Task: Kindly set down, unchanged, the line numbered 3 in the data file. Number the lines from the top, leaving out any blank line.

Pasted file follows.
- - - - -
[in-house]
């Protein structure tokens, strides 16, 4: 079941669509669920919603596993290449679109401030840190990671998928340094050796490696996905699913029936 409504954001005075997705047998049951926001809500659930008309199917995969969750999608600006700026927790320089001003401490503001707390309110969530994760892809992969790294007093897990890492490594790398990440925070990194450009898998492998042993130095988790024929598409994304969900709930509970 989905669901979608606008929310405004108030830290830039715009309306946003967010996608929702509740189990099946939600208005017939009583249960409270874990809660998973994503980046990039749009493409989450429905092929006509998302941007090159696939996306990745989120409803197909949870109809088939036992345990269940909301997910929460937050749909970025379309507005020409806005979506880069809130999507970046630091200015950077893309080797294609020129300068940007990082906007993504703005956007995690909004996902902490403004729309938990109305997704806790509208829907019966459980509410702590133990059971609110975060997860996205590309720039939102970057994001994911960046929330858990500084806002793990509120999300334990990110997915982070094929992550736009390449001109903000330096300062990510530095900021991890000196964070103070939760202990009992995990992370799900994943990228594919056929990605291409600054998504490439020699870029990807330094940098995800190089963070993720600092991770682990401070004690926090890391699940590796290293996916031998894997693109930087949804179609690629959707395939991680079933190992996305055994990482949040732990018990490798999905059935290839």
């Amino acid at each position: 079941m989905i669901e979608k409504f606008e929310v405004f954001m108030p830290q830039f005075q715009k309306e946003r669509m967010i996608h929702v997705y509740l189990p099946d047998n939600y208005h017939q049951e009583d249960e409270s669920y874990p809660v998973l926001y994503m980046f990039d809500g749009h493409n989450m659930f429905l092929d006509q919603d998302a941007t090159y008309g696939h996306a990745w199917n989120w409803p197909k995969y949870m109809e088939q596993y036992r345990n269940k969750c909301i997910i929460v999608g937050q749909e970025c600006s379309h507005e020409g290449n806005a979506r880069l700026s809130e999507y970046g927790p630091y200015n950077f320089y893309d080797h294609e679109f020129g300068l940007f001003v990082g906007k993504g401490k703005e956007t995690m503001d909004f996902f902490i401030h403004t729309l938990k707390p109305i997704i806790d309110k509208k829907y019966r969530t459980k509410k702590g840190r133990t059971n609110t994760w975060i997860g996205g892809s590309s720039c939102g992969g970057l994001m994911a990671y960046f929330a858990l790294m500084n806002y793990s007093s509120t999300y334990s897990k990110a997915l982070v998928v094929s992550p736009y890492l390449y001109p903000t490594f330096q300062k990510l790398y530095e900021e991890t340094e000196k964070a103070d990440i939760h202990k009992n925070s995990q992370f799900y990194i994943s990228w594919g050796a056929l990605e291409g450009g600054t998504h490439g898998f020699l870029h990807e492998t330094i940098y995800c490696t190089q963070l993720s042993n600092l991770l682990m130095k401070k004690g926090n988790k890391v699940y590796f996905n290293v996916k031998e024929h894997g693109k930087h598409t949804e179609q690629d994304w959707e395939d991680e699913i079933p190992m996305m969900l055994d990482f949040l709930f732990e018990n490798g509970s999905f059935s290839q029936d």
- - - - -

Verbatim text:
């Amino acid at each position: 079941m989905i669901e979608k409504f606008e929310v405004f954001m108030p830290q830039f005075q715009k309306e946003r669509m967010i996608h929702v997705y509740l189990p099946d047998n939600y208005h017939q049951e009583d249960e409270s669920y874990p809660v998973l926001y994503m980046f990039d809500g749009h493409n989450m659930f429905l092929d006509q919603d998302a941007t090159y008309g696939h996306a990745w199917n989120w409803p197909k995969y949870m109809e088939q596993y036992r345990n269940k969750c909301i997910i929460v999608g937050q749909e970025c600006s379309h507005e020409g290449n806005a979506r880069l700026s809130e999507y970046g927790p630091y200015n950077f320089y893309d080797h294609e679109f020129g300068l940007f001003v990082g906007k993504g401490k703005e956007t995690m503001d909004f996902f902490i401030h403004t729309l938990k707390p109305i997704i806790d309110k509208k829907y019966r969530t459980k509410k702590g840190r133990t059971n609110t994760w975060i997860g996205g892809s590309s720039c939102g992969g970057l994001m994911a990671y960046f929330a858990l790294m500084n806002y793990s007093s509120t999300y334990s897990k990110a997915l982070v998928v094929s992550p736009y890492l390449y001109p903000t490594f330096q300062k990510l790398y530095e900021e991890t340094e000196k964070a103070d990440i939760h202990k009992n925070s995990q992370f799900y990194i994943s990228w594919g050796a056929l990605e291409g450009g600054t998504h490439g898998f020699l870029h990807e492998t330094i940098y995800c490696t190089q963070l993720s042993n600092l991770l682990m130095k401070k004690g926090n988790k890391v699940y590796f996905n290293v996916k031998e024929h894997g693109k930087h598409t949804e179609q690629d994304w959707e395939d991680e699913i079933p190992m996305m969900l055994d990482f949040l709930f732990e018990n490798g509970s999905f059935s290839q029936d």